Monday, April 28, 2014

Getting Into College: What Are the Odds?

“Success is not measured by what you accomplish but by the opposition you have encountered, and the courage with which you have maintained the struggle against overwhelming odds.”                    
 --Orison Swett Marden

What are the odds? What are the chances? 

Of say…getting hit by lightning this year in the United States? One in 700,000.  But over the course of one human lifetime? One in 3,000.  How about the odds of winning a Powerball lottery jackpot?  Astronomical: one in 175,000,000.  Let’s try something more personal like the odds of me celebrating a 100th birthday. Better. One in 10, the same odds for being born left-handed.   

Odds are kind of, well, odd.  They are just numbers: statistics, possible outcomes, mathematical constructs which tell us what might happen but finally can’t predict with absolute certainty any given result for you or me or any one person. I might make it to 100 or I might succumb to that most clichéd of deaths today, step out into the street and get hit by a bus.  (Why is it always a bus?  I’d much rather get taken out by a shiny new Mini-Cooper or a sexy Lamborghini. )

The real truth? Odds are just that, odds.  Most, even much of the time in life, we determine the outcome of our lives, not statistics or numbers.  We captain the ship.  By the choices we make.  By the drive, passion, will and attitude we bring to living, or don’t bring.  By our resilience when life knocks us down or disappoints or says “No!” 

Which brings me to a sobering set of odds just reported by Stanford University in California, now the most selective college in the country. Odds of getting in? Slim to none. This year 42,167 high school seniors knocked on the front door of Stanford. Only 2,138 made it through the entrance, an acceptance rate of just 5.07 percent, the lowest in the U.S.  “GO CARDINALS!”, right?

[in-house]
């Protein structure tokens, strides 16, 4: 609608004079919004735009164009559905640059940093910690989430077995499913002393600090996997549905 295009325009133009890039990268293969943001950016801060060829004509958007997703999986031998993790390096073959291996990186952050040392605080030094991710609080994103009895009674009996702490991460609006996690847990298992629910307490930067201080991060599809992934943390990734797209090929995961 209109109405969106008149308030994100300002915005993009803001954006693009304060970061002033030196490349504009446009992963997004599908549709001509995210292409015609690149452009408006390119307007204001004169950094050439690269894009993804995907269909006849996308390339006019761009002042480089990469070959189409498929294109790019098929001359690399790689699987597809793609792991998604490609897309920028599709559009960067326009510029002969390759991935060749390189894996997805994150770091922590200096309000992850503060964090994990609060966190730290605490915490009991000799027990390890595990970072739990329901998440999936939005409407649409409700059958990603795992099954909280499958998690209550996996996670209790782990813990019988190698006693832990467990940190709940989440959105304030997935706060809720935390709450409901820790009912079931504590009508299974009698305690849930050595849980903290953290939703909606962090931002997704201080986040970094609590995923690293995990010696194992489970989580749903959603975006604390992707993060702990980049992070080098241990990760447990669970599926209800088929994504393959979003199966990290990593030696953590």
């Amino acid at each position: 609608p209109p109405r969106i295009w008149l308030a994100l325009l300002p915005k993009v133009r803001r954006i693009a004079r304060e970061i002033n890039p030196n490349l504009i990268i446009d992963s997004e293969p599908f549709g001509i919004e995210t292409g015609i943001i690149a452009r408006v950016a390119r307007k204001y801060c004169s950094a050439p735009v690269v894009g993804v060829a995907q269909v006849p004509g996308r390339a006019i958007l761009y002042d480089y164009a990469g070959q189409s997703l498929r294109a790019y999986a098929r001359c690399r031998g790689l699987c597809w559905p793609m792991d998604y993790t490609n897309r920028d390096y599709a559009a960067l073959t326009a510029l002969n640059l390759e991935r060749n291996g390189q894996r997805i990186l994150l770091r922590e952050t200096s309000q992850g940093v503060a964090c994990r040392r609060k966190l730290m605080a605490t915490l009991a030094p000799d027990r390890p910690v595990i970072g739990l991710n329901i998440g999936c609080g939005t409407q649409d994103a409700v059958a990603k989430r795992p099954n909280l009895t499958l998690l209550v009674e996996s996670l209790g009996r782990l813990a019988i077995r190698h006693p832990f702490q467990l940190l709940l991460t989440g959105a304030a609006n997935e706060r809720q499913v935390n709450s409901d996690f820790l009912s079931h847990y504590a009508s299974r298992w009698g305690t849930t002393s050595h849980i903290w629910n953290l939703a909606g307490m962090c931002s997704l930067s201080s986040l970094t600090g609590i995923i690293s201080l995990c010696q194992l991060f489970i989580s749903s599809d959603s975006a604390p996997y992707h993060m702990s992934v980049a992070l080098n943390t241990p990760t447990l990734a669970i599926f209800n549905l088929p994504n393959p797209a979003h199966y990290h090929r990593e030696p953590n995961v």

Because it would seem that if you are one of those rare kids who got in, you have it made, the odds are in your favor. For lifelong success, financial wealth, uber achievements, maybe even the keys to that sexy Lamborghini.  Or maybe not.  Some of that Class of 2018 will stumble through or flunk out or get that first job because of the Stanford name and then just peak at 22 years of age. 

What are the odds? Who finally knows? No one.  

For to embrace the goodness of life, find success in life, be happy with the story of your one amazing life: those odds finally are up to you.  Those odds tilt either for or against us, not from some roll of the dice, but because of how well or not so well, we use our God-given gifts. 

I wish I could tell that to all the high school seniors in the U.S. this month who are making their final college choices.  Many of them are totally psyched or totally depressed about the application process. In the hothouse of youth, lots of these young people are absolutely convinced that because they were beaten by the odds and didn’t get in, they “lost”.  That this one outcome will determine everything going forward. 

It’s not just the young who hit this wall, wondering if the odds are stacked. Imagine being unemployed, one of thousands vying for a job.  Or being born in poverty, told by the world that odds are you won’t escape.  Try being an artist or writer, striving to share your talent with others.  All the numbers, all the stats, all the probabilities would seem to have the final word. 

But me? I don’t think so.  I believe instead that life is what we choose to make of it.  Life is great, not because we get into Stanford or beat the odds.  Life is beautiful because through strength and faith and tenacity we make the odds ourselves.  We take the risks and sometimes fail and then get right back up and try again.  We are always so much more than the mere the sum of probability or chance or fate.  We can trust that God put us on this earth for a purpose and then work to figure out just what that is and what it means.  

Oh, and that whole college thing? Try and not to worry too much. If you got a rejection letter, you are in very good company with many other folks.  I had to go to a public university (GO UMASS!) and was later rejected for grad school by a certain college on the banks of the Charles River.  But my one life, all these years later? I wouldn’t trade it for anything.

So what are the odds?  That’s up to you.

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